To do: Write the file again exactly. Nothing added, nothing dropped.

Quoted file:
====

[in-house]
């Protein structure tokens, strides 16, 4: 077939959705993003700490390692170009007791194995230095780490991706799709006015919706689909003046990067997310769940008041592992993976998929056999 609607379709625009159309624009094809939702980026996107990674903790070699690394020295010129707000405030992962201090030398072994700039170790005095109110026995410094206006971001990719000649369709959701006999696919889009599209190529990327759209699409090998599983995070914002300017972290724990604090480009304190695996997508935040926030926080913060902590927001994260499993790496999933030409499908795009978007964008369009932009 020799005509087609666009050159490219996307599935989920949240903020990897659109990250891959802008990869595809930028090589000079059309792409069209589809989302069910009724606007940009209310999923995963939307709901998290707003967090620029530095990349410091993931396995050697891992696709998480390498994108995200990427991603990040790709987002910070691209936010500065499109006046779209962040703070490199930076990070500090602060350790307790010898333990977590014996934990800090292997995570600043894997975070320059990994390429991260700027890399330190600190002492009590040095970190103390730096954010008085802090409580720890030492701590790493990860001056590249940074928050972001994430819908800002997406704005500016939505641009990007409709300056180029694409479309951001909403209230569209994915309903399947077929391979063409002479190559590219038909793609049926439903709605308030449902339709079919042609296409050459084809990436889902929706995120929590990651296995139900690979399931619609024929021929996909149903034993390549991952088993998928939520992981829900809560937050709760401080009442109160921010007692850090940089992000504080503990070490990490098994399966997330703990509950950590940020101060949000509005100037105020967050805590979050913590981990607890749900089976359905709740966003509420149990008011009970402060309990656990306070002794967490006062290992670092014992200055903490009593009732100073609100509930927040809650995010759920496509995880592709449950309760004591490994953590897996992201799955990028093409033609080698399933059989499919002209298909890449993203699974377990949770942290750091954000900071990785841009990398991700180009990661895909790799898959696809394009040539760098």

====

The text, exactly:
[in-house]
């Protein structure tokens, strides 16, 4: 077939959705993003700490390692170009007791194995230095780490991706799709006015919706689909003046990067997310769940008041592992993976998929056999 609607379709625009159309624009094809939702980026996107990674903790070699690394020295010129707000405030992962201090030398072994700039170790005095109110026995410094206006971001990719000649369709959701006999696919889009599209190529990327759209699409090998599983995070914002300017972290724990604090480009304190695996997508935040926030926080913060902590927001994260499993790496999933030409499908795009978007964008369009932009 020799005509087609666009050159490219996307599935989920949240903020990897659109990250891959802008990869595809930028090589000079059309792409069209589809989302069910009724606007940009209310999923995963939307709901998290707003967090620029530095990349410091993931396995050697891992696709998480390498994108995200990427991603990040790709987002910070691209936010500065499109006046779209962040703070490199930076990070500090602060350790307790010898333990977590014996934990800090292997995570600043894997975070320059990994390429991260700027890399330190600190002492009590040095970190103390730096954010008085802090409580720890030492701590790493990860001056590249940074928050972001994430819908800002997406704005500016939505641009990007409709300056180029694409479309951001909403209230569209994915309903399947077929391979063409002479190559590219038909793609049926439903709605308030449902339709079919042609296409050459084809990436889902929706995120929590990651296995139900690979399931619609024929021929996909149903034993390549991952088993998928939520992981829900809560937050709760401080009442109160921010007692850090940089992000504080503990070490990490098994399966997330703990509950950590940020101060949000509005100037105020967050805590979050913590981990607890749900089976359905709740966003509420149990008011009970402060309990656990306070002794967490006062290992670092014992200055903490009593009732100073609100509930927040809650995010759920496509995880592709449950309760004591490994953590897996992201799955990028093409033609080698399933059989499919002209298909890449993203699974377990949770942290750091954000900071990785841009990398991700180009990661895909790799898959696809394009040539760098």